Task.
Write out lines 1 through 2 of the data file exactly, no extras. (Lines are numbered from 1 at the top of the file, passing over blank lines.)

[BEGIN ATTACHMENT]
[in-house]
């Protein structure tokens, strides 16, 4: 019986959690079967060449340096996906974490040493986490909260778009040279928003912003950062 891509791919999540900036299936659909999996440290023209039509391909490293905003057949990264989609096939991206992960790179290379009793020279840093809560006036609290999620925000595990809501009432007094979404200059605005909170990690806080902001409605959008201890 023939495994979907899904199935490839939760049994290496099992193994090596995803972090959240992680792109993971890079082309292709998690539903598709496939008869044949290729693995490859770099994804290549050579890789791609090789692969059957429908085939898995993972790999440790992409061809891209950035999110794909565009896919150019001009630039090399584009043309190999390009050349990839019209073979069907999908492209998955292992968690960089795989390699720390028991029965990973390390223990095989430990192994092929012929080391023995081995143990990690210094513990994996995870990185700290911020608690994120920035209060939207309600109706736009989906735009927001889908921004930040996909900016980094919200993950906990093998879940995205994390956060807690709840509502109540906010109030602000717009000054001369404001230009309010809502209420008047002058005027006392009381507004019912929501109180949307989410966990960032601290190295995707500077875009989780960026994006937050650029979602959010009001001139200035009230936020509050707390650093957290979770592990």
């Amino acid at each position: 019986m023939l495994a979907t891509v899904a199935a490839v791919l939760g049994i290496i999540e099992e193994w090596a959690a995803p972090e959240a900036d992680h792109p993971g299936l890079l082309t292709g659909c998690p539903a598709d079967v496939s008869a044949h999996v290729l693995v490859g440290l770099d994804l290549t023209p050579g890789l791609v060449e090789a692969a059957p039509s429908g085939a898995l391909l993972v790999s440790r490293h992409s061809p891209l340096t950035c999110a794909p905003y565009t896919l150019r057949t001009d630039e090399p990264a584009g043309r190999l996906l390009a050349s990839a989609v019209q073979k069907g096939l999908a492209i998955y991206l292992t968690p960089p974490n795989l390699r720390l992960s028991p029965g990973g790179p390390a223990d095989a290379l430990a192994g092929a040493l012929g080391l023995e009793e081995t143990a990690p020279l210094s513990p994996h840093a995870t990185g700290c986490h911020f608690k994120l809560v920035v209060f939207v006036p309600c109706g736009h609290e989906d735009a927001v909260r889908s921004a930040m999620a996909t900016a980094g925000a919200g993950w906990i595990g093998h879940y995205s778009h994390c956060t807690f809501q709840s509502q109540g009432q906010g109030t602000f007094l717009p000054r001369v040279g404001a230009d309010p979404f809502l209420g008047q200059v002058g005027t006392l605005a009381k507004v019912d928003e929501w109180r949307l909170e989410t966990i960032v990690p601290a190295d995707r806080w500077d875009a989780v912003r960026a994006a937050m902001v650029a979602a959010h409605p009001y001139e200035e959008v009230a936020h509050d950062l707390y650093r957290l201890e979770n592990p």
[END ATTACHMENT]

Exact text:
[in-house]
């Protein structure tokens, strides 16, 4: 019986959690079967060449340096996906974490040493986490909260778009040279928003912003950062 891509791919999540900036299936659909999996440290023209039509391909490293905003057949990264989609096939991206992960790179290379009793020279840093809560006036609290999620925000595990809501009432007094979404200059605005909170990690806080902001409605959008201890 023939495994979907899904199935490839939760049994290496099992193994090596995803972090959240992680792109993971890079082309292709998690539903598709496939008869044949290729693995490859770099994804290549050579890789791609090789692969059957429908085939898995993972790999440790992409061809891209950035999110794909565009896919150019001009630039090399584009043309190999390009050349990839019209073979069907999908492209998955292992968690960089795989390699720390028991029965990973390390223990095989430990192994092929012929080391023995081995143990990690210094513990994996995870990185700290911020608690994120920035209060939207309600109706736009989906735009927001889908921004930040996909900016980094919200993950906990093998879940995205994390956060807690709840509502109540906010109030602000717009000054001369404001230009309010809502209420008047002058005027006392009381507004019912929501109180949307989410966990960032601290190295995707500077875009989780960026994006937050650029979602959010009001001139200035009230936020509050707390650093957290979770592990």